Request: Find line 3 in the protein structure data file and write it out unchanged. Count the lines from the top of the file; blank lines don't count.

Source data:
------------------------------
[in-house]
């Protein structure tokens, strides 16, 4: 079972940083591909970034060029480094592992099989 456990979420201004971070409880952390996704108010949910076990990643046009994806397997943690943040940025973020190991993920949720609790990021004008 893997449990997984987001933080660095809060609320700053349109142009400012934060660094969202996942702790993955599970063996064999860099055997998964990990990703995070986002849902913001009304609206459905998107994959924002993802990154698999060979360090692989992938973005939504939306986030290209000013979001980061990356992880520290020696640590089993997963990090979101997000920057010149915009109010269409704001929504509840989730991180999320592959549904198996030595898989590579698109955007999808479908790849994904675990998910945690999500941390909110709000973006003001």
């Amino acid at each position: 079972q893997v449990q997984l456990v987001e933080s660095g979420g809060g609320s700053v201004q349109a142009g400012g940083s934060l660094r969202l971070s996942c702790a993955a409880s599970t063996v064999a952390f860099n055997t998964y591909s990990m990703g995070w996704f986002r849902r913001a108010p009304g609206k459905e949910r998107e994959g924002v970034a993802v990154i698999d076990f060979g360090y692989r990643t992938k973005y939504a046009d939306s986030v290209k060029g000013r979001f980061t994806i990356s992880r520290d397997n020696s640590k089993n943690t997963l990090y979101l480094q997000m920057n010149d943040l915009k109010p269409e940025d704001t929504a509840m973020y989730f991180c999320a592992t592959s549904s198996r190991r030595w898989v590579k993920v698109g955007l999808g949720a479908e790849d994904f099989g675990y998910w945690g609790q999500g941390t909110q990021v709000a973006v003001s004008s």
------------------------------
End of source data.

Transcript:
């Amino acid at each position: 079972q893997v449990q997984l456990v987001e933080s660095g979420g809060g609320s700053v201004q349109a142009g400012g940083s934060l660094r969202l971070s996942c702790a993955a409880s599970t063996v064999a952390f860099n055997t998964y591909s990990m990703g995070w996704f986002r849902r913001a108010p009304g609206k459905e949910r998107e994959g924002v970034a993802v990154i698999d076990f060979g360090y692989r990643t992938k973005y939504a046009d939306s986030v290209k060029g000013r979001f980061t994806i990356s992880r520290d397997n020696s640590k089993n943690t997963l990090y979101l480094q997000m920057n010149d943040l915009k109010p269409e940025d704001t929504a509840m973020y989730f991180c999320a592992t592959s549904s198996r190991r030595w898989v590579k993920v698109g955007l999808g949720a479908e790849d994904f099989g675990y998910w945690g609790q999500g941390t909110q990021v709000a973006v003001s004008s």